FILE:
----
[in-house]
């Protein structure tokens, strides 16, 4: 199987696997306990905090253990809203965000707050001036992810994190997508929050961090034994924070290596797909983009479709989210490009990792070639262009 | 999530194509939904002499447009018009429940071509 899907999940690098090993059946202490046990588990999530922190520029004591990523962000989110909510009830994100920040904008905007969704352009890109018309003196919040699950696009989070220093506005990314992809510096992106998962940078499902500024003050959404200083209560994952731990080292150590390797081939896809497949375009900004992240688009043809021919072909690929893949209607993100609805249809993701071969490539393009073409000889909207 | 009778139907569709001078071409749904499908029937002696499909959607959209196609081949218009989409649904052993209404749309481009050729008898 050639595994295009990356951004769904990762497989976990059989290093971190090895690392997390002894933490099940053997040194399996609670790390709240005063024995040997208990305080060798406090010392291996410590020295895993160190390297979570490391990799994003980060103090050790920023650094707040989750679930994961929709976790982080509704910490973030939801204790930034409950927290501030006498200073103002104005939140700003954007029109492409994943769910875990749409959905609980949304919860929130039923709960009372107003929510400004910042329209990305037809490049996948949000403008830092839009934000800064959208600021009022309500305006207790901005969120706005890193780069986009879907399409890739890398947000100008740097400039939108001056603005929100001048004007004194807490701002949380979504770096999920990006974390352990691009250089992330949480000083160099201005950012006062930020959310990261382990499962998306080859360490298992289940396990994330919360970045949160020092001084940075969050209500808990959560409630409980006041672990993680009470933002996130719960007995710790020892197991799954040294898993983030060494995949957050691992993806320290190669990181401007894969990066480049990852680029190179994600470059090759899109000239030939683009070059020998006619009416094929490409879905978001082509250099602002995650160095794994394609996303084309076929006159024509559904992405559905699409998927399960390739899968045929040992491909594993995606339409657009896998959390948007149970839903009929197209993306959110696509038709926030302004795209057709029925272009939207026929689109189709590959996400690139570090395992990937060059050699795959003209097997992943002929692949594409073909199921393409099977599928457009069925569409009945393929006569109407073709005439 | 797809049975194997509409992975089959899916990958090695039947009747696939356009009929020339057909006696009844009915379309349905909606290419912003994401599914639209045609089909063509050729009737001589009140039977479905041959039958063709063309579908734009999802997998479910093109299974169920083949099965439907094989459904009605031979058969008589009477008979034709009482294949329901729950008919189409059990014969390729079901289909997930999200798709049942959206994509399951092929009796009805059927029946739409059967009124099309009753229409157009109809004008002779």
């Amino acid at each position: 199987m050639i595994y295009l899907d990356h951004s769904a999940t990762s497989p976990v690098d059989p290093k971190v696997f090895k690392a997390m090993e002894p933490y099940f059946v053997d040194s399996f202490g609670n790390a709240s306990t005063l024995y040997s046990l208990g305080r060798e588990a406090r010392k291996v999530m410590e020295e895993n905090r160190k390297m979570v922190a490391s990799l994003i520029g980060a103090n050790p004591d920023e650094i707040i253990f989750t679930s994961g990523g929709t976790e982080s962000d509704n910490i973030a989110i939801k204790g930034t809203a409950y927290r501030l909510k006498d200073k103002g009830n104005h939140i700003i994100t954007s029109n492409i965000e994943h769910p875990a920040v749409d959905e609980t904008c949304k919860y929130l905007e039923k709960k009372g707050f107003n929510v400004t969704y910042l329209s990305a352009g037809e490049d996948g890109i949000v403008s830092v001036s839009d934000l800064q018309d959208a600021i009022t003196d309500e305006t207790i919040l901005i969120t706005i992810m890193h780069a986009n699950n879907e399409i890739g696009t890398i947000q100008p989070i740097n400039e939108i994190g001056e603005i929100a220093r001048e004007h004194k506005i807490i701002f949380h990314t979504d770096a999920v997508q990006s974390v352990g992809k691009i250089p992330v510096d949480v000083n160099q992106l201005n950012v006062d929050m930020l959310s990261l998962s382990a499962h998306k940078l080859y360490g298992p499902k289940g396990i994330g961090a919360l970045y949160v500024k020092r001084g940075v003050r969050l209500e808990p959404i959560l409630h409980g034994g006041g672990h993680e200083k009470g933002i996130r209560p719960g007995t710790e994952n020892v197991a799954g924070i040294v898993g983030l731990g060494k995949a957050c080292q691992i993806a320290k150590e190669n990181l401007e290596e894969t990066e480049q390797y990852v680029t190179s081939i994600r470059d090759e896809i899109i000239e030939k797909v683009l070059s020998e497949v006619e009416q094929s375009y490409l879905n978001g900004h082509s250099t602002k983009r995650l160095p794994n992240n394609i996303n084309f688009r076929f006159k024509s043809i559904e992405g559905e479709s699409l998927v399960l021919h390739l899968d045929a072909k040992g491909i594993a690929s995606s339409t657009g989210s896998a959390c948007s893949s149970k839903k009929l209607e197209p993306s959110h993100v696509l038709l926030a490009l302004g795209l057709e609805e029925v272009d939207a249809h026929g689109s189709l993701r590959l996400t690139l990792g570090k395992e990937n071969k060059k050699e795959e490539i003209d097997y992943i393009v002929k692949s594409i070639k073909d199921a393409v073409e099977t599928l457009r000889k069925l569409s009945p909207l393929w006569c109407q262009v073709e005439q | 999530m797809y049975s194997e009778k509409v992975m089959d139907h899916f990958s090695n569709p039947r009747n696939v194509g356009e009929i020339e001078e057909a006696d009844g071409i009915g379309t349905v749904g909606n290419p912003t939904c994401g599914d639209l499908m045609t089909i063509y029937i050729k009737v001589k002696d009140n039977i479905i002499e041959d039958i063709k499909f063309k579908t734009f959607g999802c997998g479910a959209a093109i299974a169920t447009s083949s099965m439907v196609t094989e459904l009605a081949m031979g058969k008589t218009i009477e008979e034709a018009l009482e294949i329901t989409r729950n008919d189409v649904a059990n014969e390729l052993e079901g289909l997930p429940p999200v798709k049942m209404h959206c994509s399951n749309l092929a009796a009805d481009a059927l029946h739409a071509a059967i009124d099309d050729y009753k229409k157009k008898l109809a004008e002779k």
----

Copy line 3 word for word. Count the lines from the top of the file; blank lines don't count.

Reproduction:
């Amino acid at each position: 199987m050639i595994y295009l899907d990356h951004s769904a999940t990762s497989p976990v690098d059989p290093k971190v696997f090895k690392a997390m090993e002894p933490y099940f059946v053997d040194s399996f202490g609670n790390a709240s306990t005063l024995y040997s046990l208990g305080r060798e588990a406090r010392k291996v999530m410590e020295e895993n905090r160190k390297m979570v922190a490391s990799l994003i520029g980060a103090n050790p004591d920023e650094i707040i253990f989750t679930s994961g990523g929709t976790e982080s962000d509704n910490i973030a989110i939801k204790g930034t809203a409950y927290r501030l909510k006498d200073k103002g009830n104005h939140i700003i994100t954007s029109n492409i965000e994943h769910p875990a920040v749409d959905e609980t904008c949304k919860y929130l905007e039923k709960k009372g707050f107003n929510v400004t969704y910042l329209s990305a352009g037809e490049d996948g890109i949000v403008s830092v001036s839009d934000l800064q018309d959208a600021i009022t003196d309500e305006t207790i919040l901005i969120t706005i992810m890193h780069a986009n699950n879907e399409i890739g696009t890398i947000q100008p989070i740097n400039e939108i994190g001056e603005i929100a220093r001048e004007h004194k506005i807490i701002f949380h990314t979504d770096a999920v997508q990006s974390v352990g992809k691009i250089p992330v510096d949480v000083n160099q992106l201005n950012v006062d929050m930020l959310s990261l998962s382990a499962h998306k940078l080859y360490g298992p499902k289940g396990i994330g961090a919360l970045y949160v500024k020092r001084g940075v003050r969050l209500e808990p959404i959560l409630h409980g034994g006041g672990h993680e200083k009470g933002i996130r209560p719960g007995t710790e994952n020892v197991a799954g924070i040294v898993g983030l731990g060494k995949a957050c080292q691992i993806a320290k150590e190669n990181l401007e290596e894969t990066e480049q390797y990852v680029t190179s081939i994600r470059d090759e896809i899109i000239e030939k797909v683009l070059s020998e497949v006619e009416q094929s375009y490409l879905n978001g900004h082509s250099t602002k983009r995650l160095p794994n992240n394609i996303n084309f688009r076929f006159k024509s043809i559904e992405g559905e479709s699409l998927v399960l021919h390739l899968d045929a072909k040992g491909i594993a690929s995606s339409t657009g989210s896998a959390c948007s893949s149970k839903k009929l209607e197209p993306s959110h993100v696509l038709l926030a490009l302004g795209l057709e609805e029925v272009d939207a249809h026929g689109s189709l993701r590959l996400t690139l990792g570090k395992e990937n071969k060059k050699e795959e490539i003209d097997y992943i393009v002929k692949s594409i070639k073909d199921a393409v073409e099977t599928l457009r000889k069925l569409s009945p909207l393929w006569c109407q262009v073709e005439q | 999530m797809y049975s194997e009778k509409v992975m089959d139907h899916f990958s090695n569709p039947r009747n696939v194509g356009e009929i020339e001078e057909a006696d009844g071409i009915g379309t349905v749904g909606n290419p912003t939904c994401g599914d639209l499908m045609t089909i063509y029937i050729k009737v001589k002696d009140n039977i479905i002499e041959d039958i063709k499909f063309k579908t734009f959607g999802c997998g479910a959209a093109i299974a169920t447009s083949s099965m439907v196609t094989e459904l009605a081949m031979g058969k008589t218009i009477e008979e034709a018009l009482e294949i329901t989409r729950n008919d189409v649904a059990n014969e390729l052993e079901g289909l997930p429940p999200v798709k049942m209404h959206c994509s399951n749309l092929a009796a009805d481009a059927l029946h739409a071509a059967i009124d099309d050729y009753k229409k157009k008898l109809a004008e002779k």